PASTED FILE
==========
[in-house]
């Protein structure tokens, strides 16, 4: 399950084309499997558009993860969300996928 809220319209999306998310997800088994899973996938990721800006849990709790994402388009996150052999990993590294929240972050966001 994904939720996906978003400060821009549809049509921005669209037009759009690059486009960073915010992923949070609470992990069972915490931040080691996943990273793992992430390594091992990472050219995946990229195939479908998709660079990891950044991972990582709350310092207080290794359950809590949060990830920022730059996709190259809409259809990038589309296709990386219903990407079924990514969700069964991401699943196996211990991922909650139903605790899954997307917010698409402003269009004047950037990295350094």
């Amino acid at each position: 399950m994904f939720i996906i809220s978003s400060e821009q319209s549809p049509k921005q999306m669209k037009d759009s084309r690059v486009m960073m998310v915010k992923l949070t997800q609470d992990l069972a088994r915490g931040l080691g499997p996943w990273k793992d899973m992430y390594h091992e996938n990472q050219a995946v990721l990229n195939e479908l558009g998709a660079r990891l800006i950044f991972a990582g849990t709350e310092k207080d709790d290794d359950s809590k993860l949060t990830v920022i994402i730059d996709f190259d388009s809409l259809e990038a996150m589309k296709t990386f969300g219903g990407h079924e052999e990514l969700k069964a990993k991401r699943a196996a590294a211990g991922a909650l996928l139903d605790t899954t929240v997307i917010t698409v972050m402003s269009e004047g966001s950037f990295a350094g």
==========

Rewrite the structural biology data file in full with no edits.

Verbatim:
[in-house]
């Protein structure tokens, strides 16, 4: 399950084309499997558009993860969300996928 809220319209999306998310997800088994899973996938990721800006849990709790994402388009996150052999990993590294929240972050966001 994904939720996906978003400060821009549809049509921005669209037009759009690059486009960073915010992923949070609470992990069972915490931040080691996943990273793992992430390594091992990472050219995946990229195939479908998709660079990891950044991972990582709350310092207080290794359950809590949060990830920022730059996709190259809409259809990038589309296709990386219903990407079924990514969700069964991401699943196996211990991922909650139903605790899954997307917010698409402003269009004047950037990295350094």
């Amino acid at each position: 399950m994904f939720i996906i809220s978003s400060e821009q319209s549809p049509k921005q999306m669209k037009d759009s084309r690059v486009m960073m998310v915010k992923l949070t997800q609470d992990l069972a088994r915490g931040l080691g499997p996943w990273k793992d899973m992430y390594h091992e996938n990472q050219a995946v990721l990229n195939e479908l558009g998709a660079r990891l800006i950044f991972a990582g849990t709350e310092k207080d709790d290794d359950s809590k993860l949060t990830v920022i994402i730059d996709f190259d388009s809409l259809e990038a996150m589309k296709t990386f969300g219903g990407h079924e052999e990514l969700k069964a990993k991401r699943a196996a590294a211990g991922a909650l996928l139903d605790t899954t929240v997307i917010t698409v972050m402003s269009e004047g966001s950037f990295a350094g």